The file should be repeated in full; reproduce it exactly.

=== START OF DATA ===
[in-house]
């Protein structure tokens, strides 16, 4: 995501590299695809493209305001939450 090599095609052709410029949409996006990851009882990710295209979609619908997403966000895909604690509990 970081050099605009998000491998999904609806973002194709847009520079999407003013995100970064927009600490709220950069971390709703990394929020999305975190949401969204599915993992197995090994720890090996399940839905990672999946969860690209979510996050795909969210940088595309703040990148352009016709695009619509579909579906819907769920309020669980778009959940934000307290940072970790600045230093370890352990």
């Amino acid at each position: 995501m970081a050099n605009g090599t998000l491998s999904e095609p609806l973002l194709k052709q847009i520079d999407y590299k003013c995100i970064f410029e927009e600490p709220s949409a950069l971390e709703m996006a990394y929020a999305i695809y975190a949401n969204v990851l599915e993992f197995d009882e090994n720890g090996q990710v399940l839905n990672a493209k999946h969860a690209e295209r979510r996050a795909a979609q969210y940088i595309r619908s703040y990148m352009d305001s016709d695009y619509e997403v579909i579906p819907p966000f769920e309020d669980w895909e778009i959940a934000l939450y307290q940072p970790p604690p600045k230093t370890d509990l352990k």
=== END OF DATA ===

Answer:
[in-house]
């Protein structure tokens, strides 16, 4: 995501590299695809493209305001939450 090599095609052709410029949409996006990851009882990710295209979609619908997403966000895909604690509990 970081050099605009998000491998999904609806973002194709847009520079999407003013995100970064927009600490709220950069971390709703990394929020999305975190949401969204599915993992197995090994720890090996399940839905990672999946969860690209979510996050795909969210940088595309703040990148352009016709695009619509579909579906819907769920309020669980778009959940934000307290940072970790600045230093370890352990």
């Amino acid at each position: 995501m970081a050099n605009g090599t998000l491998s999904e095609p609806l973002l194709k052709q847009i520079d999407y590299k003013c995100i970064f410029e927009e600490p709220s949409a950069l971390e709703m996006a990394y929020a999305i695809y975190a949401n969204v990851l599915e993992f197995d009882e090994n720890g090996q990710v399940l839905n990672a493209k999946h969860a690209e295209r979510r996050a795909a979609q969210y940088i595309r619908s703040y990148m352009d305001s016709d695009y619509e997403v579909i579906p819907p966000f769920e309020d669980w895909e778009i959940a934000l939450y307290q940072p970790p604690p600045k230093t370890d509990l352990k």